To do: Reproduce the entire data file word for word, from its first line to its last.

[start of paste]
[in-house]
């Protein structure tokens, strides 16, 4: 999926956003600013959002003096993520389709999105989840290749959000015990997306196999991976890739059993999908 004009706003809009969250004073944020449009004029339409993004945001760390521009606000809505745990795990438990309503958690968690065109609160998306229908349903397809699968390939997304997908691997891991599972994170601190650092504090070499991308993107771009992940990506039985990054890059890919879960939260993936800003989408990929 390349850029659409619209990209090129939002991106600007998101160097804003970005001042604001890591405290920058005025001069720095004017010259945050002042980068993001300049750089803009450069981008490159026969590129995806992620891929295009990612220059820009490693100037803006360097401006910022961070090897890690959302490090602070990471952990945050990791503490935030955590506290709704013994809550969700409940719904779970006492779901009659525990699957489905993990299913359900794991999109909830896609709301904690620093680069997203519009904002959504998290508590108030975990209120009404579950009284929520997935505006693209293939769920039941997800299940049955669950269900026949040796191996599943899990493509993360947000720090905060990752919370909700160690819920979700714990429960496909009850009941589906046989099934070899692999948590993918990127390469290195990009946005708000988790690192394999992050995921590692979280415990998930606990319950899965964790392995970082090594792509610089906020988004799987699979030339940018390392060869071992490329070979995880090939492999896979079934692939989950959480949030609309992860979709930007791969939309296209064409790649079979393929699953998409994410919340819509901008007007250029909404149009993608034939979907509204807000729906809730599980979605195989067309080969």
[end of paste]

[in-house]
């Protein structure tokens, strides 16, 4: 999926956003600013959002003096993520389709999105989840290749959000015990997306196999991976890739059993999908 004009706003809009969250004073944020449009004029339409993004945001760390521009606000809505745990795990438990309503958690968690065109609160998306229908349903397809699968390939997304997908691997891991599972994170601190650092504090070499991308993107771009992940990506039985990054890059890919879960939260993936800003989408990929 390349850029659409619209990209090129939002991106600007998101160097804003970005001042604001890591405290920058005025001069720095004017010259945050002042980068993001300049750089803009450069981008490159026969590129995806992620891929295009990612220059820009490693100037803006360097401006910022961070090897890690959302490090602070990471952990945050990791503490935030955590506290709704013994809550969700409940719904779970006492779901009659525990699957489905993990299913359900794991999109909830896609709301904690620093680069997203519009904002959504998290508590108030975990209120009404579950009284929520997935505006693209293939769920039941997800299940049955669950269900026949040796191996599943899990493509993360947000720090905060990752919370909700160690819920979700714990429960496909009850009941589906046989099934070899692999948590993918990127390469290195990009946005708000988790690192394999992050995921590692979280415990998930606990319950899965964790392995970082090594792509610089906020988004799987699979030339940018390392060869071992490329070979995880090939492999896979079934692939989950959480949030609309992860979709930007791969939309296209064409790649079979393929699953998409994410919340819509901008007007250029909404149009993608034939979907509204807000729906809730599980979605195989067309080969």